Cognitive Control Signals in Visual Cortex: Flashes Meet Spotlights

  • Frédéric Joliot


Across several species, primary visual cortex (V1) is arguably the most heavily studied and best understood brain area. The investigation of its functional response properties was heralded by the seminal work of Hubel and Wiesel who were first in eliciting reliable and selective responses of single neurons to sensory stimuli. These stimulus-related response properties included retinotopic receptive fields and orientation selectivity and have appeared in every neuroscience textbook. Along these lines, V1 is still often thought of as a camera-like device that provides a somewhat distorted and fractured but fairly veridical representation of the retinal image. Yet its neurons seem to be involved in functions going beyond mere image representation. This insight comes as no surprise if one considers the anatomical connectivity of V1 and realizes that retinogeniculo-cortical afferents provide only a fraction of its input (Casagrande and Kaas, 1994). Despite these anatomical clues, it has proven more difficult to evoke V1 responses by mechanisms other than sensory stimulation, as for instance by visual imagery or spatial attention, cognitive processes that are associated with strong activity changes elsewhere in the brain. Following initial sparse electrophysiological reports of attentional V1 activity modulation, significant progress came from functional magnetic resonance imaging (fMRI) studies that mapped activations during covert spatial attention to corresponding retinotopic representations of the attended visual field locations (reviewed in Posner and Gilbert, 1999). Given the number and quality of studies at the crossroads of V1 function and spatial attention, one would have believed this gold mine to be fully exploited, but the study by Jack et al. (2006) in this issue of Neuron comes up with a novel neuroscience nugget: they report transient V1 activations that are neither associated with stimulus processing nor with spatial attention. Separation in time (between stimulus presentation and behavioral reporting) and space (within retinotopic cortical maps) allow them not only to reproduce previous findings on spatial attention but also to distinguish from these signals a novel endogenously generated V1 response. Spatial attention (orienting) induces signal increases that are maximal at the time of stimulus presentation and at the cortical representation of stimulus location. Across retinotopic areas, these signals grow in size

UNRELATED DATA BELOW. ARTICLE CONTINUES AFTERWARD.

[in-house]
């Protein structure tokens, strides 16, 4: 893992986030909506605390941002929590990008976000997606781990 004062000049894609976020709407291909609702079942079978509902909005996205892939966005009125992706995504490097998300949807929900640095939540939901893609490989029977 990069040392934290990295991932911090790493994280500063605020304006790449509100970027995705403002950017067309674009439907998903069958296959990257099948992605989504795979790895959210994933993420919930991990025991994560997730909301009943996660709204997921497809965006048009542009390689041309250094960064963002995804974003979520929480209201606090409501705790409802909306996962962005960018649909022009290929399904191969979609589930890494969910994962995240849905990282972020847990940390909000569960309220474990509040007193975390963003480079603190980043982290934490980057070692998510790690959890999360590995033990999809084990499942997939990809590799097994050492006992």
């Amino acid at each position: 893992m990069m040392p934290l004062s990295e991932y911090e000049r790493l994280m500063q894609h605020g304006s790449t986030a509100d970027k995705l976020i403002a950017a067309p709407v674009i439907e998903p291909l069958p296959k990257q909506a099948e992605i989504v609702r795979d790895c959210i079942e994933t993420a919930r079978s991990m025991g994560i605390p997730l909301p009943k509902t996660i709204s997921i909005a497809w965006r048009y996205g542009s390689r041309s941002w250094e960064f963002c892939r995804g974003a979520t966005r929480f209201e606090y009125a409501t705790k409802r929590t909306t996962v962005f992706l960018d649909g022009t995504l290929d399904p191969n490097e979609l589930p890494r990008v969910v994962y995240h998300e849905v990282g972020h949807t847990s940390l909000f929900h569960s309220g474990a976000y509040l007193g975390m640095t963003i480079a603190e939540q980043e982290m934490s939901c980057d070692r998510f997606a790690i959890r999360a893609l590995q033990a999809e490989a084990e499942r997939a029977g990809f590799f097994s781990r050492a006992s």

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@inproceedings{JoliotCognitiveCS, title={Cognitive Control Signals in Visual Cortex: Flashes Meet Spotlights}, author={Fr{\'e}d{\'e}ric Joliot} }